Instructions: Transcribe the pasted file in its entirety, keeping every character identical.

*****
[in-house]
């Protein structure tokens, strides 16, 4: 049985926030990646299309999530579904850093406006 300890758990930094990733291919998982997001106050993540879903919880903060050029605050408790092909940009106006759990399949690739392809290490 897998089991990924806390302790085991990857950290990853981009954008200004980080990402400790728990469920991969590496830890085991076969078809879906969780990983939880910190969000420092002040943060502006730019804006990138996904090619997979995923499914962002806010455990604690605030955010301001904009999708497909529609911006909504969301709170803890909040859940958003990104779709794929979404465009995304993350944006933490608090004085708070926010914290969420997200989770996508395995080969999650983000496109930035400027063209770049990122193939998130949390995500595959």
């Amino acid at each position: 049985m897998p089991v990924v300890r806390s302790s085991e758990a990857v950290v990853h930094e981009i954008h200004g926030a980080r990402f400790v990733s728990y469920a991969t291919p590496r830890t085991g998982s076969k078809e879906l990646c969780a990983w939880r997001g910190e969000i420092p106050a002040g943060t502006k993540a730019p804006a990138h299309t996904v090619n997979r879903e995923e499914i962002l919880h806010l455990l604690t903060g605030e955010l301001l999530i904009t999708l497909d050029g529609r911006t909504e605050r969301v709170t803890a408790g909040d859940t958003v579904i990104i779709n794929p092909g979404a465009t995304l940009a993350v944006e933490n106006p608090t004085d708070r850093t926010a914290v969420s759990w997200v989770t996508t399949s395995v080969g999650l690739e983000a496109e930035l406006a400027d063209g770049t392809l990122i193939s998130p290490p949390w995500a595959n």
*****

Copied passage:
[in-house]
């Protein structure tokens, strides 16, 4: 049985926030990646299309999530579904850093406006 300890758990930094990733291919998982997001106050993540879903919880903060050029605050408790092909940009106006759990399949690739392809290490 897998089991990924806390302790085991990857950290990853981009954008200004980080990402400790728990469920991969590496830890085991076969078809879906969780990983939880910190969000420092002040943060502006730019804006990138996904090619997979995923499914962002806010455990604690605030955010301001904009999708497909529609911006909504969301709170803890909040859940958003990104779709794929979404465009995304993350944006933490608090004085708070926010914290969420997200989770996508395995080969999650983000496109930035400027063209770049990122193939998130949390995500595959």
């Amino acid at each position: 049985m897998p089991v990924v300890r806390s302790s085991e758990a990857v950290v990853h930094e981009i954008h200004g926030a980080r990402f400790v990733s728990y469920a991969t291919p590496r830890t085991g998982s076969k078809e879906l990646c969780a990983w939880r997001g910190e969000i420092p106050a002040g943060t502006k993540a730019p804006a990138h299309t996904v090619n997979r879903e995923e499914i962002l919880h806010l455990l604690t903060g605030e955010l301001l999530i904009t999708l497909d050029g529609r911006t909504e605050r969301v709170t803890a408790g909040d859940t958003v579904i990104i779709n794929p092909g979404a465009t995304l940009a993350v944006e933490n106006p608090t004085d708070r850093t926010a914290v969420s759990w997200v989770t996508t399949s395995v080969g999650l690739e983000a496109e930035l406006a400027d063209g770049t392809l990122i193939s998130p290490p949390w995500a595959n």